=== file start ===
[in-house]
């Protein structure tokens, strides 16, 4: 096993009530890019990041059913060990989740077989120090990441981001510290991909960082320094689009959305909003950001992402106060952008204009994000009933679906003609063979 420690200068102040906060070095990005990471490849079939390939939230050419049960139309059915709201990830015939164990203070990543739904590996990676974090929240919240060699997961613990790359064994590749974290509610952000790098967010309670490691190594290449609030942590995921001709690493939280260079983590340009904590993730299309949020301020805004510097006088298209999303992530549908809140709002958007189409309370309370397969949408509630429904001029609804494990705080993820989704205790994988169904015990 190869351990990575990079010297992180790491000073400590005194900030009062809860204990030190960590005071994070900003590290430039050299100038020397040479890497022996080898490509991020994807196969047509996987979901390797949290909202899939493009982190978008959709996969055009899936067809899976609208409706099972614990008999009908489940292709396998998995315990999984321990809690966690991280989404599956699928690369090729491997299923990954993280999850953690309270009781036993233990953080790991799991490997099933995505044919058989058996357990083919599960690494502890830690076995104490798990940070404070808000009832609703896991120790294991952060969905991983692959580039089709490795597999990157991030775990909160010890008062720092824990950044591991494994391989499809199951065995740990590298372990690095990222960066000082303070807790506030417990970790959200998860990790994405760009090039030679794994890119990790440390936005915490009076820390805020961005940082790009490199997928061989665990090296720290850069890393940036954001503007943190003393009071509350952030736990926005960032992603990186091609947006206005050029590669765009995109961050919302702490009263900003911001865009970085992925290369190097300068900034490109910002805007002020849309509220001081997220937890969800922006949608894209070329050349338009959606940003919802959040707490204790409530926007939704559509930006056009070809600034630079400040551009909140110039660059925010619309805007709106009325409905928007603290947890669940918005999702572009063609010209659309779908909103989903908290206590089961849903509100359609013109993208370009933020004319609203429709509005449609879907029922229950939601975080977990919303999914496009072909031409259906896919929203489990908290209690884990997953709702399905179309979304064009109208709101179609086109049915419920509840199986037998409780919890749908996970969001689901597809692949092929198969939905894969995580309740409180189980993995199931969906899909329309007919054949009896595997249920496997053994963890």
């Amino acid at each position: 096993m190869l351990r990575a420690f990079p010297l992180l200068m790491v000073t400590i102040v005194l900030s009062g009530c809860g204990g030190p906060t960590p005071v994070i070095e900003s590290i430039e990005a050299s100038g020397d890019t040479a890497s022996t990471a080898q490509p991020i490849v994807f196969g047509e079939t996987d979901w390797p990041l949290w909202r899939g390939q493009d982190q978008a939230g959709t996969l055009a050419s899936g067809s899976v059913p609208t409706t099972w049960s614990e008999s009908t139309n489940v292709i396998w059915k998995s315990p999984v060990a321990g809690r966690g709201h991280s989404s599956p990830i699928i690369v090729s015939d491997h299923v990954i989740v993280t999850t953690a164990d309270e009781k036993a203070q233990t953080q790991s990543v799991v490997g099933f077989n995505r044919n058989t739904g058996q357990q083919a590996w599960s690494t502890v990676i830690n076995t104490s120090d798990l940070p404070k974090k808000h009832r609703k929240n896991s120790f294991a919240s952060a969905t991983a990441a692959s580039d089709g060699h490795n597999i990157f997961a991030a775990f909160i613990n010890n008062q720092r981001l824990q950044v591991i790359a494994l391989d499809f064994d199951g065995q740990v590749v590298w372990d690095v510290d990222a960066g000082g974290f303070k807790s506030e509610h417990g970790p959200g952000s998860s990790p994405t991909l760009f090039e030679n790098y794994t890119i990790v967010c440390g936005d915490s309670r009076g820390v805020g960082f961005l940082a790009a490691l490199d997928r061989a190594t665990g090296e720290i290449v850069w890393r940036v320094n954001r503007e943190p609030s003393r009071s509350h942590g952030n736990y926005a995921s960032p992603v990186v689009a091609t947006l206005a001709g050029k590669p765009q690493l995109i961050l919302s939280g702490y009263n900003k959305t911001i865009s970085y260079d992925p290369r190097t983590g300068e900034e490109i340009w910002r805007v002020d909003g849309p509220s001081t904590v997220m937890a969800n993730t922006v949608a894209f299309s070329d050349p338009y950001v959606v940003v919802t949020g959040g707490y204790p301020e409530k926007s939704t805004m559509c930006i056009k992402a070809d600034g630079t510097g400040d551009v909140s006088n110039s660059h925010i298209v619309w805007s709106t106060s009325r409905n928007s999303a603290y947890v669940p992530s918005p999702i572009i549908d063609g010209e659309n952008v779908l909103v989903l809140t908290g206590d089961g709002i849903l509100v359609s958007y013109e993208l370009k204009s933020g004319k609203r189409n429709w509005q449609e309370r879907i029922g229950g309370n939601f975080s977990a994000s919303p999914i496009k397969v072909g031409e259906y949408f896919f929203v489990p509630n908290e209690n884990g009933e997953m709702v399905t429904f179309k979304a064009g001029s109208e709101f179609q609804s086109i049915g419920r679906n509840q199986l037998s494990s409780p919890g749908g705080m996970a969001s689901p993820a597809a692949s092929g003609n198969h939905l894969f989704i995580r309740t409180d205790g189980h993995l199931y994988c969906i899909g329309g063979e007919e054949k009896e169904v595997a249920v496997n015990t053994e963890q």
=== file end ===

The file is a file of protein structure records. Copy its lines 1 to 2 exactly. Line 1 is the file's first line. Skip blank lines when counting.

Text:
[in-house]
């Protein structure tokens, strides 16, 4: 096993009530890019990041059913060990989740077989120090990441981001510290991909960082320094689009959305909003950001992402106060952008204009994000009933679906003609063979 420690200068102040906060070095990005990471490849079939390939939230050419049960139309059915709201990830015939164990203070990543739904590996990676974090929240919240060699997961613990790359064994590749974290509610952000790098967010309670490691190594290449609030942590995921001709690493939280260079983590340009904590993730299309949020301020805004510097006088298209999303992530549908809140709002958007189409309370309370397969949408509630429904001029609804494990705080993820989704205790994988169904015990 190869351990990575990079010297992180790491000073400590005194900030009062809860204990030190960590005071994070900003590290430039050299100038020397040479890497022996080898490509991020994807196969047509996987979901390797949290909202899939493009982190978008959709996969055009899936067809899976609208409706099972614990008999009908489940292709396998998995315990999984321990809690966690991280989404599956699928690369090729491997299923990954993280999850953690309270009781036993233990953080790991799991490997099933995505044919058989058996357990083919599960690494502890830690076995104490798990940070404070808000009832609703896991120790294991952060969905991983692959580039089709490795597999990157991030775990909160010890008062720092824990950044591991494994391989499809199951065995740990590298372990690095990222960066000082303070807790506030417990970790959200998860990790994405760009090039030679794994890119990790440390936005915490009076820390805020961005940082790009490199997928061989665990090296720290850069890393940036954001503007943190003393009071509350952030736990926005960032992603990186091609947006206005050029590669765009995109961050919302702490009263900003911001865009970085992925290369190097300068900034490109910002805007002020849309509220001081997220937890969800922006949608894209070329050349338009959606940003919802959040707490204790409530926007939704559509930006056009070809600034630079400040551009909140110039660059925010619309805007709106009325409905928007603290947890669940918005999702572009063609010209659309779908909103989903908290206590089961849903509100359609013109993208370009933020004319609203429709509005449609879907029922229950939601975080977990919303999914496009072909031409259906896919929203489990908290209690884990997953709702399905179309979304064009109208709101179609086109049915419920509840199986037998409780919890749908996970969001689901597809692949092929198969939905894969995580309740409180189980993995199931969906899909329309007919054949009896595997249920496997053994963890």